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  1. syku's Avatar
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    #1

    Lost for word

    Dear Teachers,

    What would be the best verb to say, "to have more negotiating power in case of a conflict" in a diplomatic setting?

    e.g. The US appears to be using Taiwan as a political pawn in order to _____ the rising China.

  2. bhaisahab's Avatar
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    #2

    Re: Lost for word

    Quote Originally Posted by syku View Post
    Dear Teachers,

    What would be the best verb to say, "to have more negotiating power in case of a conflict" in a diplomatic setting?

    e.g. The US appears to be using Taiwan as a political pawn in order to _____ the rising China.
    Disadvantage, perhaps.

  3. euncu's Avatar
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    #3

    Re: Lost for word

    I think "to have the upper hand" corresponds exactly to "to have more negotiating power in case of a conflict". But it just doesn't seem to fit into your blank.


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    #4

    Re: Lost for word

    Quote Originally Posted by syku View Post
    Dear Teachers,

    What would be the best verb to say, "to have more negotiating power in case of a conflict" in a diplomatic setting?

    e.g. The US appears to be using Taiwan as a political pawn in order to _____ the rising China.
    Hi!

    I think that some option might be "to wrong-foot".

  4. Barb_D's Avatar
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    #5

    Re: Lost for word

    Quote Originally Posted by omasta View Post
    Hi!

    I think that some option might be "to wrong-foot".
    I've never heard this phrase before. Where is it used?
    I'm not a teacher, but I write for a living. Please don't ask me about 2nd conditionals, but I'm a safe bet for what reads well in (American) English.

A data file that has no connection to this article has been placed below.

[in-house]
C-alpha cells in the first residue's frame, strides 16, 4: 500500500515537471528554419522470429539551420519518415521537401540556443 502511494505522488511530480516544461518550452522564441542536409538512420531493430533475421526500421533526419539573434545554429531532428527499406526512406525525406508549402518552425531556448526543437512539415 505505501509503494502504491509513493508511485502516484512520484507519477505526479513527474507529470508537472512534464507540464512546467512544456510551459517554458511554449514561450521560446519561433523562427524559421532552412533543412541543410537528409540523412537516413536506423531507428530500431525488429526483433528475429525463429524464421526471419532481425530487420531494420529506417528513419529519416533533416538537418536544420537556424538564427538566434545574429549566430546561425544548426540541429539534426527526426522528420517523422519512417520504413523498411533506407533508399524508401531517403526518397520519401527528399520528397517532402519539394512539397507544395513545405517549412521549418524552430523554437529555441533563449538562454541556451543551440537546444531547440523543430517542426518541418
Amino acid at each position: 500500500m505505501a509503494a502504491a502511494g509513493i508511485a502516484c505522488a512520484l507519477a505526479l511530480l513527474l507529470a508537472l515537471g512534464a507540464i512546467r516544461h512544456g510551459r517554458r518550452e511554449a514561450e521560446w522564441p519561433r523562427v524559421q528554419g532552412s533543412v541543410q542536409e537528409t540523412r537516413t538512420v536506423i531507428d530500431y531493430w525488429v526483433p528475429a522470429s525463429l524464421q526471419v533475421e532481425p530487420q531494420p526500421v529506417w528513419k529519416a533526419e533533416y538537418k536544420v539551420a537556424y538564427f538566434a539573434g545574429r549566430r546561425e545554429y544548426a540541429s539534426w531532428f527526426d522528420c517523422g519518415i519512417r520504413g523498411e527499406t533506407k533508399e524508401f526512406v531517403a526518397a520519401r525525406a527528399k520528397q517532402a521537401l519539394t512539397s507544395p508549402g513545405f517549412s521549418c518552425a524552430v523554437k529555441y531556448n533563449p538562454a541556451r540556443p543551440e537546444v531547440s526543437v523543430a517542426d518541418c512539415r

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    #6

    Re: Lost for word

    Quote Originally Posted by syku View Post
    Dear Teachers,

    What would be the best verb to say, "to have more negotiating power in case of a conflict" in a diplomatic setting?

    e.g. The US appears to be using Taiwan as a political pawn in order to _____ the rising China.
    or 'gain leverage over', if using 3 words is ok

  5. bhaisahab's Avatar
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    #7

    Re: Lost for word

    Quote Originally Posted by Barb_D View Post
    I've never heard this phrase before. Where is it used?
    It's quite common in BrE Barb, and it fits with the meaning of the OP's sentence, it means "to put at a disadvantage".


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    #8

    Re: Lost for word

    Quote Originally Posted by Barb_D View Post
    I've never heard this phrase before. Where is it used?
    Hi!

    I think it is taken from sport commentaries where soccer columnists describe a goalkeeper as "wrong-footed" when his action to save a shot from a penalty spot is inefficient due to some body tricks of the shooter. In reality, for example, it looks as the player intends to put the ball into the the right corner of the goal and signals that intention by a move of his body thus making the keeper to prepare his feet to follow the ball in that direction; when in the effect of such a body trick the ball is in the left corner and the golie is in the right one, we say that the goalkeeper was "wrong-footed".
    Last edited by omasta; 03-Jan-2010 at 08:46.

  6. Barb_D's Avatar
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    #9

    Re: Lost for word

    Thanks for that excellent explanation. We have so many baseball metaphors, but I don't know of any based on, er... "football."
    I'm not a teacher, but I write for a living. Please don't ask me about 2nd conditionals, but I'm a safe bet for what reads well in (American) English.

  7. syku's Avatar
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    #10

    Re: Lost for word

    Thanks for the metahphor. Now I wonder if the word is appropriate in a diplomatic setting.

    Chinese diplomat: "You totally try to wrong-foot us!"
    US diplomat: "Yeah, we love football."
    Last edited by syku; 19-Dec-2009 at 06:22.

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